This paper is a personal take on the history of evaluation experiments in information retrieval. It describes some of the early experiments that were formative in our understanding, and goes on to discuss the current dominance of TREC (the Text REtrieval Conference) and to assess its impact.
The foundation of the Institute of Information Scientists in the UK in 1958 coincides closely with the beginning of the notion of experimental evaluation of information retrieval systems. Although there had been some earlier attempts, we usually mark the start of the tradition as the Cranfield experiments, which ran from 1958 to 1966. Information retrieval is commonly regarded as a core component of information science, and systematic empirical evaluation of IR systems probably represents the strongest claim that information science can make to being a science in any traditional sense. There is a nice irony here: the founder of the empirical tradition in IR, the Cranfield librarian Cyril Cleverdon, was not at all a supporter of the Institute. But more of this anon.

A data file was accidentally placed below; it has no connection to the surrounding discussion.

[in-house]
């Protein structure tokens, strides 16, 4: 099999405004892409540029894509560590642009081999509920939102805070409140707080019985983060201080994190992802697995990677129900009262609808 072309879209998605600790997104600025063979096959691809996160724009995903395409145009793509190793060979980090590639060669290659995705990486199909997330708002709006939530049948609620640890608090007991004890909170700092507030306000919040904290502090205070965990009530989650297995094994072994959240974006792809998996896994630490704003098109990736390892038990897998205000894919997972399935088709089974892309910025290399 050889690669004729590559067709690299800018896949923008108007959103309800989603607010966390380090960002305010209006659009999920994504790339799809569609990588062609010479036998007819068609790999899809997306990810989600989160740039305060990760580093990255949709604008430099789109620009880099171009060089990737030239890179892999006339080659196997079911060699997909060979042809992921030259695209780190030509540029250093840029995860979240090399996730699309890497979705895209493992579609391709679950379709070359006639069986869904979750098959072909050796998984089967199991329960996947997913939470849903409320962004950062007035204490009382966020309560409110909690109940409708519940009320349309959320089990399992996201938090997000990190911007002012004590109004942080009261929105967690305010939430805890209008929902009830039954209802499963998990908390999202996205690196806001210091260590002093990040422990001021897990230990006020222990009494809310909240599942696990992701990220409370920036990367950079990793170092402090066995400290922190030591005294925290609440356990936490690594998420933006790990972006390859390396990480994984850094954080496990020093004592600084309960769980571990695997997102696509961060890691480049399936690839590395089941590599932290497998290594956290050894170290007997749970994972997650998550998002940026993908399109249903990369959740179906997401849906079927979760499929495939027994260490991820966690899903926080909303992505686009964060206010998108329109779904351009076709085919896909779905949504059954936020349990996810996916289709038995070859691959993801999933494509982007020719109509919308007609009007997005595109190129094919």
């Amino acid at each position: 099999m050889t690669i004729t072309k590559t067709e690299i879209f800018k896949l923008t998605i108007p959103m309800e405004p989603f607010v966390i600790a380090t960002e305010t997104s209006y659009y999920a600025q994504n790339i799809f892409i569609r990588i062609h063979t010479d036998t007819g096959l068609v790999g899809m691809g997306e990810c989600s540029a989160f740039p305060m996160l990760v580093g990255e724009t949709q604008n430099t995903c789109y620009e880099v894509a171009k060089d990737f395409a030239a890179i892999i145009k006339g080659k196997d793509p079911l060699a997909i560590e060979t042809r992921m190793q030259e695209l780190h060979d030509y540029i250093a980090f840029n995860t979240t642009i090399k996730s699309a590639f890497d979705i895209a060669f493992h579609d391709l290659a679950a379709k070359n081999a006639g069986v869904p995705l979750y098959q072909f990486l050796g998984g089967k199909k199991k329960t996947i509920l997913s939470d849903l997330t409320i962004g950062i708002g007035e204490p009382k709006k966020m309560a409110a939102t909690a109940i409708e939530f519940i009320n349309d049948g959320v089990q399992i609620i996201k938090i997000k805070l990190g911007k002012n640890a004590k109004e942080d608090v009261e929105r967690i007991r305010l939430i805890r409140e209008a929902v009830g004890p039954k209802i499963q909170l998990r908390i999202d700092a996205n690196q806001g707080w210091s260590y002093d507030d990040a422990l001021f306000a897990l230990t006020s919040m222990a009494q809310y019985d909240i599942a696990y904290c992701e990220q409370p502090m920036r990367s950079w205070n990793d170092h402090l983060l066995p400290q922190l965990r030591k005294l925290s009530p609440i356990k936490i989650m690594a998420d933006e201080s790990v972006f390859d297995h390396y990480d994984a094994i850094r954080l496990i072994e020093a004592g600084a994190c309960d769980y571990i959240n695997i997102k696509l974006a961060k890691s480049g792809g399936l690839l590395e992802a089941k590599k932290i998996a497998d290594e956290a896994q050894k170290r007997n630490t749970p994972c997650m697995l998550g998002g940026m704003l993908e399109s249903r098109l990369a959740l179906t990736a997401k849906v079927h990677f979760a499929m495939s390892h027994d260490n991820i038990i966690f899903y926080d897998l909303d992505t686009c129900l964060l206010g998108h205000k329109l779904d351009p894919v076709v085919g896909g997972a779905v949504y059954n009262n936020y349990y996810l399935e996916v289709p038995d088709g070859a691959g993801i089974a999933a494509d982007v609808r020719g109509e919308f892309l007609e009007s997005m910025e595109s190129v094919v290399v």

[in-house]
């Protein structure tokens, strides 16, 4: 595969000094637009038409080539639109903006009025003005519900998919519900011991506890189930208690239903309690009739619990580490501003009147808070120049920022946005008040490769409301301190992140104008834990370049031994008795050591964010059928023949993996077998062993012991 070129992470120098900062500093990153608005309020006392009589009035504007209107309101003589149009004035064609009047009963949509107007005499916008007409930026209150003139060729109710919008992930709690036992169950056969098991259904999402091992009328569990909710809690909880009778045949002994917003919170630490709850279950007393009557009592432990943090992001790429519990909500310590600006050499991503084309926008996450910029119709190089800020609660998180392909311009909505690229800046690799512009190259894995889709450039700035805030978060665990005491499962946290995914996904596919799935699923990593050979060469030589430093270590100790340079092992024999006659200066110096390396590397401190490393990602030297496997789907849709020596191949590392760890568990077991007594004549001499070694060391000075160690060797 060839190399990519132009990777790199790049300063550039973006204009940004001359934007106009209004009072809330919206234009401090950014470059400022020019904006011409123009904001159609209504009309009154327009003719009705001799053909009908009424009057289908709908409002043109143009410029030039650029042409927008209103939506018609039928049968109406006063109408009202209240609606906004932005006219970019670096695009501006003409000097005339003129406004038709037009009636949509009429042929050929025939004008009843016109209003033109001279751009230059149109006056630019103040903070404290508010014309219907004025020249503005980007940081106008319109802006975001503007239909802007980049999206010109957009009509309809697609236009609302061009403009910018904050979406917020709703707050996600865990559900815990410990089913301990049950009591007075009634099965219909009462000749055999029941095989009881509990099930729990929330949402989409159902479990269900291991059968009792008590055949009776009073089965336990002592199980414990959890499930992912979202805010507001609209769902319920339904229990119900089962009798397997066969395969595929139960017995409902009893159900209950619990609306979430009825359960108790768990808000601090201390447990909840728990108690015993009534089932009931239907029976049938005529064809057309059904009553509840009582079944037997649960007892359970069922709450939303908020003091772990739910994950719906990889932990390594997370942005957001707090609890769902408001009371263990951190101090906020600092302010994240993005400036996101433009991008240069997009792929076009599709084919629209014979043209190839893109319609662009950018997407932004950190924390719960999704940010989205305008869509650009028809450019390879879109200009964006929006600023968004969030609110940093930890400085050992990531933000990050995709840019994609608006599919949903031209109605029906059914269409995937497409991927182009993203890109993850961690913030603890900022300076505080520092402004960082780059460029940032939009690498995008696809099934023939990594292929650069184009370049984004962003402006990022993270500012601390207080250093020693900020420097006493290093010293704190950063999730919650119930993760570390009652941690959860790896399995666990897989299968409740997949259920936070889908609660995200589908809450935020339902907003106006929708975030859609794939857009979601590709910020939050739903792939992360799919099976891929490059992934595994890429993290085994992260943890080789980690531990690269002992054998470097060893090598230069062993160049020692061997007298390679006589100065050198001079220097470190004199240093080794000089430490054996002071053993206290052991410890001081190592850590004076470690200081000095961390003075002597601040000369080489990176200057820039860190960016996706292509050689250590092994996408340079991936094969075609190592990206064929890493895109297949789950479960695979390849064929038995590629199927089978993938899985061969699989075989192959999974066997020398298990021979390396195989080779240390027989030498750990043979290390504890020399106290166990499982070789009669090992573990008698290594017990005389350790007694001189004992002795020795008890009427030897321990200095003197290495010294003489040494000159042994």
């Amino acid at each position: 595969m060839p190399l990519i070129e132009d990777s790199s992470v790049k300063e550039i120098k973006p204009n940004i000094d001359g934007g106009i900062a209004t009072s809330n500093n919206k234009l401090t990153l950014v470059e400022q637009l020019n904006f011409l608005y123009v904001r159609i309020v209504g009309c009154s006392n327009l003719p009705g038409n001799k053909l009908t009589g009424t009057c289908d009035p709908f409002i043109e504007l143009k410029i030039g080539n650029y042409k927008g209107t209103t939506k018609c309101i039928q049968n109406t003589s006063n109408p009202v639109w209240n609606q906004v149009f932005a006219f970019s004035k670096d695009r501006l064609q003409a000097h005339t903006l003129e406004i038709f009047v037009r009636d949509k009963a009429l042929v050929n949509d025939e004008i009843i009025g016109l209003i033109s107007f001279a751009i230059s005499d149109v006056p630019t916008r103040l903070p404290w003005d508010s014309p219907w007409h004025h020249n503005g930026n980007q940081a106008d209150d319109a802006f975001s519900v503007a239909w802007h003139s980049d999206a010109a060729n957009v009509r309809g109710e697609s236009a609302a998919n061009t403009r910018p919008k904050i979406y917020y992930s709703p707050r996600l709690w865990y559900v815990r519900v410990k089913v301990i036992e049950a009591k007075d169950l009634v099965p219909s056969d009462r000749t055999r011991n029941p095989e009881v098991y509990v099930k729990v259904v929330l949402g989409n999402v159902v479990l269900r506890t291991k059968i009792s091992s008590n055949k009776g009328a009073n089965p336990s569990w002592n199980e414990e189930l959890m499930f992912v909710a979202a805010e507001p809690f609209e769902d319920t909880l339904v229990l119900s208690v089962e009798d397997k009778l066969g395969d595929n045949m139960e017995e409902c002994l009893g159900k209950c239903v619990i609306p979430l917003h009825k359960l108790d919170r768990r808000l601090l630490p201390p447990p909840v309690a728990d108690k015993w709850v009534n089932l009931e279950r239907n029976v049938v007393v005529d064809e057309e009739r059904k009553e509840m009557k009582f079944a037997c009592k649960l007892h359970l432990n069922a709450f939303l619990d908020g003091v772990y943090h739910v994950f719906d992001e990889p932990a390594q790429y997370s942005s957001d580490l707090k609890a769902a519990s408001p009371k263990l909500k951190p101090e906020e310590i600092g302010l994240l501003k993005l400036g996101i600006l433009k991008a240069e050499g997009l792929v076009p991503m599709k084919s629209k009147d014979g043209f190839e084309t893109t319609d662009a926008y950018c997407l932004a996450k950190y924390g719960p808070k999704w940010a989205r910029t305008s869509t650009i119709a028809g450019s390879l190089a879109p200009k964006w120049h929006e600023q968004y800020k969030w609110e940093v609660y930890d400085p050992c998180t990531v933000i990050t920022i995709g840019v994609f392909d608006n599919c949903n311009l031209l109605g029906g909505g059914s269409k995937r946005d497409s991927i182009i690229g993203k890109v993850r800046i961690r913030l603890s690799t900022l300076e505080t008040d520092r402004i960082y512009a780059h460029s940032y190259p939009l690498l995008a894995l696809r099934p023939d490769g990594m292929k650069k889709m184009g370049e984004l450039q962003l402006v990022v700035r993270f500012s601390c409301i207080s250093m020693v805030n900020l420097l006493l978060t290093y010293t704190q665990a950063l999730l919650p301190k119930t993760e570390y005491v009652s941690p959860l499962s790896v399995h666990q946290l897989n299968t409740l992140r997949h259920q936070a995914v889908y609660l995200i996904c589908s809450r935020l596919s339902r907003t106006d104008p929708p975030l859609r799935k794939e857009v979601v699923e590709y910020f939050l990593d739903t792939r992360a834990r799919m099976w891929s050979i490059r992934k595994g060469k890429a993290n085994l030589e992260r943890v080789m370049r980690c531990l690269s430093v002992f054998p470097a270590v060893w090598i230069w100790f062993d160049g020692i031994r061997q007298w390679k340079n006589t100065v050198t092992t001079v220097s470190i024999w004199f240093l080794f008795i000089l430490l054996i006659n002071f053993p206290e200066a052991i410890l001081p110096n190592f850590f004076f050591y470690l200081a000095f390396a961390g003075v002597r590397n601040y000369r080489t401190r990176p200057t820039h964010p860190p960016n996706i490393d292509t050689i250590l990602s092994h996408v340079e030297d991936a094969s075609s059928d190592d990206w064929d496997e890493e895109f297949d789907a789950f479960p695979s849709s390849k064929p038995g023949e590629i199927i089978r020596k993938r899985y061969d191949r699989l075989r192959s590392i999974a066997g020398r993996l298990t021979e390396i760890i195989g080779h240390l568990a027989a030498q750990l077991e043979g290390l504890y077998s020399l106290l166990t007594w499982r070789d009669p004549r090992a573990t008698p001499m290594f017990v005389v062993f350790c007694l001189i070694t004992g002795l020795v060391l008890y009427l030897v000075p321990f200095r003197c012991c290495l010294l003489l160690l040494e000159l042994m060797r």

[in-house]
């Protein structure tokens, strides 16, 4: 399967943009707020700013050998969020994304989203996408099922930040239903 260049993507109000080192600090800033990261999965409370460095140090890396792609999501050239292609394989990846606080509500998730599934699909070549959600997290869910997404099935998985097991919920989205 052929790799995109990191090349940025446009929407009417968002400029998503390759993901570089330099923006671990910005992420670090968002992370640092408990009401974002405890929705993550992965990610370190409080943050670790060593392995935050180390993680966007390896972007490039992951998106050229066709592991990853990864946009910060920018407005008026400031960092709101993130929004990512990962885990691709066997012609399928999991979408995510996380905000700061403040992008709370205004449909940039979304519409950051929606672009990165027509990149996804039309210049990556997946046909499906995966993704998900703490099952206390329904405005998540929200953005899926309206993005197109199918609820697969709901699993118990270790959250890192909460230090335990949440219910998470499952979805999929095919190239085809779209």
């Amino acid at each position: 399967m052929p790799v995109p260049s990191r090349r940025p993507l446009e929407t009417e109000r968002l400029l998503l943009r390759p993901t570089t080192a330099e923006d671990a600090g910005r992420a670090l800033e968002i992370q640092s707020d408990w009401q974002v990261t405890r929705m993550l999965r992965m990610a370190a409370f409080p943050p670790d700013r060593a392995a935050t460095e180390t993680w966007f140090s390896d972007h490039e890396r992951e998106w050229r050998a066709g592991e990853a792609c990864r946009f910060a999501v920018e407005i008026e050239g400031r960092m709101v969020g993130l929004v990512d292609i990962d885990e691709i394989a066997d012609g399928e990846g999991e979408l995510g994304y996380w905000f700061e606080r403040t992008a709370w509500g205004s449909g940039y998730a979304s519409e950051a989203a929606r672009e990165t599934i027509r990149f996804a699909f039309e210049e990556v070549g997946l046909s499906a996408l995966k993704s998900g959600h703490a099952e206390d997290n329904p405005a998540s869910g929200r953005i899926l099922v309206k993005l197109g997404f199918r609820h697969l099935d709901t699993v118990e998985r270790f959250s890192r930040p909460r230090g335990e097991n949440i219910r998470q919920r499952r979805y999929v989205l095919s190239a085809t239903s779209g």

As for the present, and despite the concerns of the founders of the Institute, academic information science is now quite closely associated with the former library schools, many of which have adopted titles which include the word ‘information’. However, a lot of current work in IR, theoretical and experimental, takes place elsewhere, mainly in computer science departments, though several other academic domains are represented. It probably comes as a considerable surprise to a current PhD student, working on (say) a machine learning optimization technique applied to search engine ranking, that he or she is in thrall to an experimental tradition founded by a librarian, working with card indexes, a half-century ago.
Thus the history that is the subject of this paper is not too readily defined in terms of institutional or academic boundaries – or national ones. Despite this, it can be seen as a remarkably coherent development of a set of principles and methods. Like all academic subjects it generates argument and disagreement and heated disputation, but there remains a relatively stable common core, which has, despite its limitations (I will argue), served us well over the last 50 years. Furthermore, while its present international status developed out of a US dominance for a large part of that period, the strength of the UK contribution has been remarkable.